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  • tim851 - Friday, January 31, 2014 - link

    > I fall wholeheartedly into the ‘tone deaf’ part of the crowd when it comes to analyzing audio and prefer an easy-to-read number as a comparison, although I understand this is not the be-all and end-all when it comes to audio.<

    The problem is once you go beyond easy-to-read numbers, audiophiles go crazy and start forming sentences that contain more fluff than an Apple press release. I acknowledge that there is difference in sound quality of across devices, but the willingness of audiophiles to hear unicorns sing is amazing. The snake oil salesmen of old have all switched to audio gear, for sure.
    So yeah, stick to numbers.
    Reply
  • YukaKun - Friday, January 31, 2014 - link

    Well, the fire proof test I have is to use Studio Monitors (Active ones) to test if the sound card is good or not (among other things, of course). They usually detect noise and other artifacts the sound cards produce right away, so you can either cry or give the sigh of relief.

    That being said. I've managed to nail down that a MoBo can be said to have a decent sound card if it posses at least an ALC892 in it. This chip/codec contains very good sound processing and options to actually enjoy anything (specially from the HTPC perspective). I also have a Creative Sound Blaster X-Fi HD USB and it very worth its price tag, even not being 5.1 or 7.1. If the sound card sucks, I attach this baby and fix everything.

    Cheers!
    Reply
  • Mr Perfect - Friday, January 31, 2014 - link

    I would agree, please stick to objective testing and quantifiable numbers like SNR. Subjective audio testing really can get bizarre. As soon as reviews start commenting on how "warm" or "brown" a sound card is, I'm going to start skipping the audio sections. Reply
  • bim27142 - Monday, February 03, 2014 - link

    Honestly, I would prefer subjective audio listening for as long as comparison and description is clear and understandable... Let's say, subjectively the reviewer will compare the audio output of this motherboard's audio to a, say, Asus Xonar STX or even just the DX... of course, quality difference will be tremendous but at least from there, I can have an idea how it really sounds... numbers are just numbers... Reply
  • Sabresiberian - Friday, January 31, 2014 - link

    Your analysis of the situation is born out of ignorance and your own bias. Numbers are still an inaccurate substitute for ears. We have a situation here something like the reporting of frames per second as a measure of video quality - it is a factor, but hardly tells the whole picture, as has (finally) been proven recently with the focus on measuring consistency in frames started by The Tech Report. SNR and THD are good numbers to know, but they are just a starting point for evaluating sound quality and a rather small part of the big picture.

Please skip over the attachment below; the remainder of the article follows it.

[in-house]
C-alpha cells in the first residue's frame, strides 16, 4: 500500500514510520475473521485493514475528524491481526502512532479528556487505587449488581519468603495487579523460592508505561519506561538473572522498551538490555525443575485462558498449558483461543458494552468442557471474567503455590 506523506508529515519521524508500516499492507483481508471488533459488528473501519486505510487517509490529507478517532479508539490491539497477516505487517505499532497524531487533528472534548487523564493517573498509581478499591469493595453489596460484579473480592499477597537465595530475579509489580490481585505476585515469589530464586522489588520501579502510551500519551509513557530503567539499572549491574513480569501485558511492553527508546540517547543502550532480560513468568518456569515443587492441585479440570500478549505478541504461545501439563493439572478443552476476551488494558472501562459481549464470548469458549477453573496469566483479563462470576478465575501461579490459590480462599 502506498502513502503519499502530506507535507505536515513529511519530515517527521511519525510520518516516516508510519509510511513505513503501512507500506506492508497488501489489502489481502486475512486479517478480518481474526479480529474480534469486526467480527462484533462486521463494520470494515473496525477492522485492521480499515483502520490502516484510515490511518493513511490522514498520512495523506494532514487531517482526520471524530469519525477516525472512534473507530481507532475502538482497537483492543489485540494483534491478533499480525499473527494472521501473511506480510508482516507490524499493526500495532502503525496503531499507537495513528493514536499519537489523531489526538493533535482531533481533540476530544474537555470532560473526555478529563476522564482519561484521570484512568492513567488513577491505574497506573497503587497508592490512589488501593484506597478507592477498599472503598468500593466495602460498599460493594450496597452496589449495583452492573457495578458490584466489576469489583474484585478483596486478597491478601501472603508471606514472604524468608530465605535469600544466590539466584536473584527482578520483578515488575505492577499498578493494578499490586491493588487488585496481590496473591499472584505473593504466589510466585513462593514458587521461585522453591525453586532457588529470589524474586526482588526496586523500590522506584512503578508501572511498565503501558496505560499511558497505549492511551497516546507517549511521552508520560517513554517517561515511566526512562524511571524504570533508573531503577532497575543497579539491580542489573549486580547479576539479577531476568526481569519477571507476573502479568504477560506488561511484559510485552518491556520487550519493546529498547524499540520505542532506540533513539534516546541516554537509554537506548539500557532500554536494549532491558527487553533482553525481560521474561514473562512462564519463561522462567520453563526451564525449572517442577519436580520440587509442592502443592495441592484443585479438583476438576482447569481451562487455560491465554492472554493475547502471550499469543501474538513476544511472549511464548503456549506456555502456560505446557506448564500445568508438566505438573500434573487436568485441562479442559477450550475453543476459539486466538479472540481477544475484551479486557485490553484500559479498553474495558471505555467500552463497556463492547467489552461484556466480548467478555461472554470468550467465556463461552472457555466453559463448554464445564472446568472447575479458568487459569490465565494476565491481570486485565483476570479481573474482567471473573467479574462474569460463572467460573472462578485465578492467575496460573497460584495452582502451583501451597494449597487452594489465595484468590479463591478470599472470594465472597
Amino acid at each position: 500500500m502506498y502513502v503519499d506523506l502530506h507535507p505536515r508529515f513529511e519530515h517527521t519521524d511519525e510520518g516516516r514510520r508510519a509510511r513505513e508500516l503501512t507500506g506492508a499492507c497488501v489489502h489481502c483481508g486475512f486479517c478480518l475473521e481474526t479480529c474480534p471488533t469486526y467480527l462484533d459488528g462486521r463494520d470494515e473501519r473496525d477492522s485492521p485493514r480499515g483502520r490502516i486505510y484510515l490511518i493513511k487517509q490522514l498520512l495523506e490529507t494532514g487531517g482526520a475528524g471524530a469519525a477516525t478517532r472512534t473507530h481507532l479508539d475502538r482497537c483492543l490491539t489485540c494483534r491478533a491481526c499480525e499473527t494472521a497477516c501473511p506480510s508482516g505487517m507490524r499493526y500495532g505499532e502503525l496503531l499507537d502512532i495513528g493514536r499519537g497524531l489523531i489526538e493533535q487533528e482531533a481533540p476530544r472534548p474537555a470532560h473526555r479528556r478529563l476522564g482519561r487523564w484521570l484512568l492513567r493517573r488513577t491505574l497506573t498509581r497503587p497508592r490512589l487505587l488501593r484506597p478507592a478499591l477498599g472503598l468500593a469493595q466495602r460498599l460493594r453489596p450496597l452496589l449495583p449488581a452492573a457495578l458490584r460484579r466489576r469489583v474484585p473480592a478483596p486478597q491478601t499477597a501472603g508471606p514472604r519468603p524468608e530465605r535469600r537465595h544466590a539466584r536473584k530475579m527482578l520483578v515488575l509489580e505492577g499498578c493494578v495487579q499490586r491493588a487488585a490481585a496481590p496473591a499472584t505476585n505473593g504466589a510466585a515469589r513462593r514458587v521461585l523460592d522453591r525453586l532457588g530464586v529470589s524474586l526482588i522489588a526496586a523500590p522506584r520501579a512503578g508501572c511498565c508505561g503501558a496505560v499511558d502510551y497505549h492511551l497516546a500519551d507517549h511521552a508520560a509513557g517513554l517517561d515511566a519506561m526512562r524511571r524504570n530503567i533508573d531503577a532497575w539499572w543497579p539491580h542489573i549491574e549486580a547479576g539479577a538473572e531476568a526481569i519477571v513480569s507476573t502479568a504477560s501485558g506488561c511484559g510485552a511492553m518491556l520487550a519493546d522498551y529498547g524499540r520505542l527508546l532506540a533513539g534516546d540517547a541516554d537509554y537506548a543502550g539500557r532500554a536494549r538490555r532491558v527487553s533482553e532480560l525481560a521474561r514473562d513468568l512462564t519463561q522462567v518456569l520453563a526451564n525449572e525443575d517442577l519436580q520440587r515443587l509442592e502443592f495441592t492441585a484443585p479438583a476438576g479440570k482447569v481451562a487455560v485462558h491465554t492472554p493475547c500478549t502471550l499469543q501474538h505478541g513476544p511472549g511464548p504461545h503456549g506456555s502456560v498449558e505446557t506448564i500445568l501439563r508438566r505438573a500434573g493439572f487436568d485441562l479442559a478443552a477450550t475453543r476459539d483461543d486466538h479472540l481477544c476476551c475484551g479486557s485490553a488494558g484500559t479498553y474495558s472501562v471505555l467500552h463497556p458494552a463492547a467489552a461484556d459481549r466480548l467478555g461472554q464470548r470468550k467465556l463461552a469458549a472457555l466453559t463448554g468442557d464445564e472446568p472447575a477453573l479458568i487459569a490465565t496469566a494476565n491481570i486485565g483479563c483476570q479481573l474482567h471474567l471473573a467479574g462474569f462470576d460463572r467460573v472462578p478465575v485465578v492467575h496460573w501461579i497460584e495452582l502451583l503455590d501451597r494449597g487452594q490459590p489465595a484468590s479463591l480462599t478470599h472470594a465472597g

It is no fault of Anandtech or any hardware site that better analysis isn't done, as it is expensive, time-consuming, and until the last couple of years not all that important in mainboard testing. However, since Asus and others are now claiming they have some kind of better sound solutions on their boards, it is good to have as much information as we can. We can't yet get a total package of measurements that will indicate clearly what we will hear, and a site like this getting involved in subjective impressions (meaning using their ears to measure information they can pout in a review) is difficult, so reporting the numbers that are possible is a good thing, but hardly paints a complete picture.

    I'm sure there is plenty of "snake oil" in the audio business, as there is in all businesses, but it isn't to the degree you indicate. People should buy with their ears and their budget, and if an inexpensive on-board sound solution works for you, good news, you can save a lot of money. Others have better ears and want to get more out of their listening experiences, sneering at them because you can't hear what they do is childish at best.
    Reply
  • argosreality - Friday, January 31, 2014 - link

    There's no if's, and's or buts about snake oil in the audio business - it flat out exists. Numbers don't like (but can be misreported or misrecorded as this article indicates) but ears...ears *DO* lie. They lie for a number of reasons. Genetics, age but even more...what you want to hear. Spend 10k on those speakers? You're going to damn well believe they sound amazing. that 1k wooden nob that "isolates" the sound of your receivers volume? Yea, you want it sound good.

    It also boils down to personal preference. Some people want the most accurate sound reproduction possible. Others want a warm, natural sound. Some just want booming bass. To each of those, their "ears" will find issues. The numbers, the science? They'll show the truth. So, don't let your own ignorance and bias color YOUR responses